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Articles | Volume 1
15 Jul 2019
 | 15 Jul 2019

Challenges for First Time GIS User among Student Teachers

Mengieng Ung

Keywords: Geography Education, Pre-service and In-service Student Teachers, National Institute of Education, Singapore

Abstract. National Institute of Education (NIE), Singapore is a national teacher education institute with a mission to excel in teacher education and educational research. It is where student teachers in Singapore are trained. Its program consists of undergraduate, higher degrees and professional learning. Geography as a discipline is offered under the Humanities and Social Studies Education (HSSE) an academic group at NIE.

An Introduction to GIS course has been offered to second-year pre-service undergraduate and the higher degree level in-service Geography student teachers (STs) at HSSE/NIE. There are a total of 14 STs (eight pre-service and six in-service) aged between 19 and 32 years old. Pre-service STs will become a primary school, secondary school or junior college teachers once they graduate from the undergraduate program from NIE. In-service STs are currently teachers at the above-mentioned education institutions. They are returning to NIE for the higher degree program. They all had no prior experience with GIS. Key GIS theories and techniques including data models, map projection and GPS, spatial join, geo-processing, geo-referencing and digitizing were introduced to them throughout the course.

Assignments were given to students to work individually as part of the assessment components. Assignments asked them to create thematic maps showing spatial and temporal distribution of the world’s total fertility rates (TFR), issues in Economic Geography and Education related issues by applying GIS theories and techniques learned during the lectures. Upon submitting each assignment, STs were asked to indicate the challenges encountered while completing the assignments and suggestions to solve their problems.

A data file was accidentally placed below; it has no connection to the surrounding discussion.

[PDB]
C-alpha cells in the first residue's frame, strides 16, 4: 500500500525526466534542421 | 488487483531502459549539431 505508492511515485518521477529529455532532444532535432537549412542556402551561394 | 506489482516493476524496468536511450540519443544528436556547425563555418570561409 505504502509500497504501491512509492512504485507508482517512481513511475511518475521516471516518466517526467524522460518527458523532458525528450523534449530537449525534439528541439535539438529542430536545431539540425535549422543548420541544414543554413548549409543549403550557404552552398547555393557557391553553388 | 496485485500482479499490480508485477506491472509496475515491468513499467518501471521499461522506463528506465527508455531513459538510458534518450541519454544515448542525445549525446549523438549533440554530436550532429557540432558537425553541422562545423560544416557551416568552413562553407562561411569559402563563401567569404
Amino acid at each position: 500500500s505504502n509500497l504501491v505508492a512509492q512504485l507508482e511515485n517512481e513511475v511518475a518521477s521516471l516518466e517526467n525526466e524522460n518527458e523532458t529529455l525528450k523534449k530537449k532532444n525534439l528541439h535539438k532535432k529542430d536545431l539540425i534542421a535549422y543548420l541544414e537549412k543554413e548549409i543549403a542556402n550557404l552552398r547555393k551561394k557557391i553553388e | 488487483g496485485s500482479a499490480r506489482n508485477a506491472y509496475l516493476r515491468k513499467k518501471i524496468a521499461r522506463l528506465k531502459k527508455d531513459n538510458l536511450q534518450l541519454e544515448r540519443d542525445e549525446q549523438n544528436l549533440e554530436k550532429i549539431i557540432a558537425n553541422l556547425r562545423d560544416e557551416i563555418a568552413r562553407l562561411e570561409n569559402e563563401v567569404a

The major set challenge for STs was downloading, cleaning, joining table and understanding the attribute tables. STs, especially those who had limited prior experience working with the dataset, found the above-mentioned tasks to be problematic and confusing all together. Those STs had a hard time applying those steps when they need to do the assignment, which required starting the process from scratch.

In order to avoid under or over-representation, almost all STs expressed major challenges when it comes to choosing color and number of classes for choropleth maps. STs further emphasized that it required them to know beyond GIS skills in order to make thematic maps meaningfully. For instance, in order to showcase TFR, one needs to understand that TFR of 2.1 is the replacement rate, TFR of 1.5 or below is considered low or in danger in terms of population growth. Therefore, one needs to take those factors into consideration when choosing the cutoff points and the total number of classes.

To overcome those challenges, a series of suggestions were provided by STs. For instance, more practices and more exercises of the same nature, pair or group work instead of individual work, allocate more time for each assignment, both instruction manual and video tutorials are needed.

This exercise pedagogically provides both STs and me, the instructor, a fresh perspective when it comes to teaching GIS to students. As an instructor, I need to strike the balance between concepts and practices. Furthermore, I need to take student’s profiles and prior knowledge into account when planning my lectures in order to leave no one behind. Understanding both concepts and practices of GIS in crucial for STs because they will be teaching GIS upon completing the course. Integration of GIS into primary school, secondary school and junior college will be part of Singapore’s smart nation initiative.

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